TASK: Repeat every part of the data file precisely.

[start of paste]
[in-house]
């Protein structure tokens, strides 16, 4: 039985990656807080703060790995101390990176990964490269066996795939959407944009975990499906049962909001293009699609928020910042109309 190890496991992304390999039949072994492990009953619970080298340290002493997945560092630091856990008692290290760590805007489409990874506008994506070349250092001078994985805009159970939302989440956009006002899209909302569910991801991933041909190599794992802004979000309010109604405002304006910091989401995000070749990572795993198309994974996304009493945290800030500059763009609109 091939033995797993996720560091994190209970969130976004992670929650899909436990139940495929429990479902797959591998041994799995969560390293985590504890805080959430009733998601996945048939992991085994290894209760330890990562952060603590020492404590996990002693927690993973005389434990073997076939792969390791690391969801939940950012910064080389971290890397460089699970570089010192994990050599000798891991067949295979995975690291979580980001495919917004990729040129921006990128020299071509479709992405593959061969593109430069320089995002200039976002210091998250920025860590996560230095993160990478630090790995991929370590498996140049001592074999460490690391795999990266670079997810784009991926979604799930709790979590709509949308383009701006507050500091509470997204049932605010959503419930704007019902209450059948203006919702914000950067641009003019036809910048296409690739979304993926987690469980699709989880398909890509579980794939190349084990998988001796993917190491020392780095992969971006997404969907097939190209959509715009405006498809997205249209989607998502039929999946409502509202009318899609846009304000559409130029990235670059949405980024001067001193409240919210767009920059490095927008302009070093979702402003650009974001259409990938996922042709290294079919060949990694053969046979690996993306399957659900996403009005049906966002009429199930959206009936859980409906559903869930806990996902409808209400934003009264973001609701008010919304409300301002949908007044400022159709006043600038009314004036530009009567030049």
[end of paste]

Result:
[in-house]
């Protein structure tokens, strides 16, 4: 039985990656807080703060790995101390990176990964490269066996795939959407944009975990499906049962909001293009699609928020910042109309 190890496991992304390999039949072994492990009953619970080298340290002493997945560092630091856990008692290290760590805007489409990874506008994506070349250092001078994985805009159970939302989440956009006002899209909302569910991801991933041909190599794992802004979000309010109604405002304006910091989401995000070749990572795993198309994974996304009493945290800030500059763009609109 091939033995797993996720560091994190209970969130976004992670929650899909436990139940495929429990479902797959591998041994799995969560390293985590504890805080959430009733998601996945048939992991085994290894209760330890990562952060603590020492404590996990002693927690993973005389434990073997076939792969390791690391969801939940950012910064080389971290890397460089699970570089010192994990050599000798891991067949295979995975690291979580980001495919917004990729040129921006990128020299071509479709992405593959061969593109430069320089995002200039976002210091998250920025860590996560230095993160990478630090790995991929370590498996140049001592074999460490690391795999990266670079997810784009991926979604799930709790979590709509949308383009701006507050500091509470997204049932605010959503419930704007019902209450059948203006919702914000950067641009003019036809910048296409690739979304993926987690469980699709989880398909890509579980794939190349084990998988001796993917190491020392780095992969971006997404969907097939190209959509715009405006498809997205249209989607998502039929999946409502509202009318899609846009304000559409130029990235670059949405980024001067001193409240919210767009920059490095927008302009070093979702402003650009974001259409990938996922042709290294079919060949990694053969046979690996993306399957659900996403009005049906966002009429199930959206009936859980409906559903869930806990996902409808209400934003009264973001609701008010919304409300301002949908007044400022159709006043600038009314004036530009009567030049």